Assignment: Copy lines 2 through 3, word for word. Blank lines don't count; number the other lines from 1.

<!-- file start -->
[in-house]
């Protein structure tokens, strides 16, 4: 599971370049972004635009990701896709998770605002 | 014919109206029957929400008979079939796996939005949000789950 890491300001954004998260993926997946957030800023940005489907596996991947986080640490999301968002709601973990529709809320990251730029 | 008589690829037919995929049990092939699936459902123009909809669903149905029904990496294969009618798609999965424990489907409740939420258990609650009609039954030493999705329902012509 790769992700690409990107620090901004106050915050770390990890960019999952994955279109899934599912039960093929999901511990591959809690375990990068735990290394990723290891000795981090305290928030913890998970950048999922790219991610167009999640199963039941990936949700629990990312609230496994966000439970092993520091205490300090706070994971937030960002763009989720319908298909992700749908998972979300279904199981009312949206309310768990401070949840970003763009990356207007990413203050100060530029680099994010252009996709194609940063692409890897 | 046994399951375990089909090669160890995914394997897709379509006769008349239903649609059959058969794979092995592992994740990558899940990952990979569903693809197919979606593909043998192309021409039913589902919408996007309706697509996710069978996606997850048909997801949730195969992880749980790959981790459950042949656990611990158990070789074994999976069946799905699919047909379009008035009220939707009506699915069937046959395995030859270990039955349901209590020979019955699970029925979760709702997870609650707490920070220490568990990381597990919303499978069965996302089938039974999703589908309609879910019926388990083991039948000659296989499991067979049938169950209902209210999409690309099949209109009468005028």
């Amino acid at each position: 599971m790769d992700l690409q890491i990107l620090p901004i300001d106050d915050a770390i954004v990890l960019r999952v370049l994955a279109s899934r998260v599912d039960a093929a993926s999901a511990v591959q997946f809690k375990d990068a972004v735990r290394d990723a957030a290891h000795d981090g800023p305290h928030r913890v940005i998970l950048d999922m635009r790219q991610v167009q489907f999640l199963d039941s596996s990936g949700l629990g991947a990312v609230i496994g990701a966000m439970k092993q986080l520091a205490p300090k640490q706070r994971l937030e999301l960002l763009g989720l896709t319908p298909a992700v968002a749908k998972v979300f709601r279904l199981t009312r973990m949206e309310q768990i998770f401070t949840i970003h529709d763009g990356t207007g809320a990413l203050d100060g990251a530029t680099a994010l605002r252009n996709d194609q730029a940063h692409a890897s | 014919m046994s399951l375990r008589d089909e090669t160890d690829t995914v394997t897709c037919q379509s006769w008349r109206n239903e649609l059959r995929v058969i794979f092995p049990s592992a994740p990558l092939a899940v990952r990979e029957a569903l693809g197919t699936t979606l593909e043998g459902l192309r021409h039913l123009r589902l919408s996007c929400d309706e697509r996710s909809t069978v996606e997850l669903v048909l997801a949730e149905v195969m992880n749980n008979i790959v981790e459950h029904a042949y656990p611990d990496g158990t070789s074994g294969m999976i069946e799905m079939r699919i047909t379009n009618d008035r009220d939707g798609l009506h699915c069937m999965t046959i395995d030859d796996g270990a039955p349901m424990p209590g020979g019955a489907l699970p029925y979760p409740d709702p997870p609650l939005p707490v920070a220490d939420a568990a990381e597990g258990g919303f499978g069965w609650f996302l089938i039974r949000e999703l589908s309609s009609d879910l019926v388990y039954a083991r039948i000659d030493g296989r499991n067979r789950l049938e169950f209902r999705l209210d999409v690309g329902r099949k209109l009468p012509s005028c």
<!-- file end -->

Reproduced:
């Protein structure tokens, strides 16, 4: 599971370049972004635009990701896709998770605002 | 014919109206029957929400008979079939796996939005949000789950 890491300001954004998260993926997946957030800023940005489907596996991947986080640490999301968002709601973990529709809320990251730029 | 008589690829037919995929049990092939699936459902123009909809669903149905029904990496294969009618798609999965424990489907409740939420258990609650009609039954030493999705329902012509 790769992700690409990107620090901004106050915050770390990890960019999952994955279109899934599912039960093929999901511990591959809690375990990068735990290394990723290891000795981090305290928030913890998970950048999922790219991610167009999640199963039941990936949700629990990312609230496994966000439970092993520091205490300090706070994971937030960002763009989720319908298909992700749908998972979300279904199981009312949206309310768990401070949840970003763009990356207007990413203050100060530029680099994010252009996709194609940063692409890897 | 046994399951375990089909090669160890995914394997897709379509006769008349239903649609059959058969794979092995592992994740990558899940990952990979569903693809197919979606593909043998192309021409039913589902919408996007309706697509996710069978996606997850048909997801949730195969992880749980790959981790459950042949656990611990158990070789074994999976069946799905699919047909379009008035009220939707009506699915069937046959395995030859270990039955349901209590020979019955699970029925979760709702997870609650707490920070220490568990990381597990919303499978069965996302089938039974999703589908309609879910019926388990083991039948000659296989499991067979049938169950209902209210999409690309099949209109009468005028």
């Amino acid at each position: 599971m790769d992700l690409q890491i990107l620090p901004i300001d106050d915050a770390i954004v990890l960019r999952v370049l994955a279109s899934r998260v599912d039960a093929a993926s999901a511990v591959q997946f809690k375990d990068a972004v735990r290394d990723a957030a290891h000795d981090g800023p305290h928030r913890v940005i998970l950048d999922m635009r790219q991610v167009q489907f999640l199963d039941s596996s990936g949700l629990g991947a990312v609230i496994g990701a966000m439970k092993q986080l520091a205490p300090k640490q706070r994971l937030e999301l960002l763009g989720l896709t319908p298909a992700v968002a749908k998972v979300f709601r279904l199981t009312r973990m949206e309310q768990i998770f401070t949840i970003h529709d763009g990356t207007g809320a990413l203050d100060g990251a530029t680099a994010l605002r252009n996709d194609q730029a940063h692409a890897s | 014919m046994s399951l375990r008589d089909e090669t160890d690829t995914v394997t897709c037919q379509s006769w008349r109206n239903e649609l059959r995929v058969i794979f092995p049990s592992a994740p990558l092939a899940v990952r990979e029957a569903l693809g197919t699936t979606l593909e043998g459902l192309r021409h039913l123009r589902l919408s996007c929400d309706e697509r996710s909809t069978v996606e997850l669903v048909l997801a949730e149905v195969m992880n749980n008979i790959v981790e459950h029904a042949y656990p611990d990496g158990t070789s074994g294969m999976i069946e799905m079939r699919i047909t379009n009618d008035r009220d939707g798609l009506h699915c069937m999965t046959i395995d030859d796996g270990a039955p349901m424990p209590g020979g019955a489907l699970p029925y979760p409740d709702p997870p609650l939005p707490v920070a220490d939420a568990a990381e597990g258990g919303f499978g069965w609650f996302l089938i039974r949000e999703l589908s309609s009609d879910l019926v388990y039954a083991r039948i000659d030493g296989r499991n067979r789950l049938e169950f209902r999705l209210d999409v690309g329902r099949k209109l009468p012509s005028c």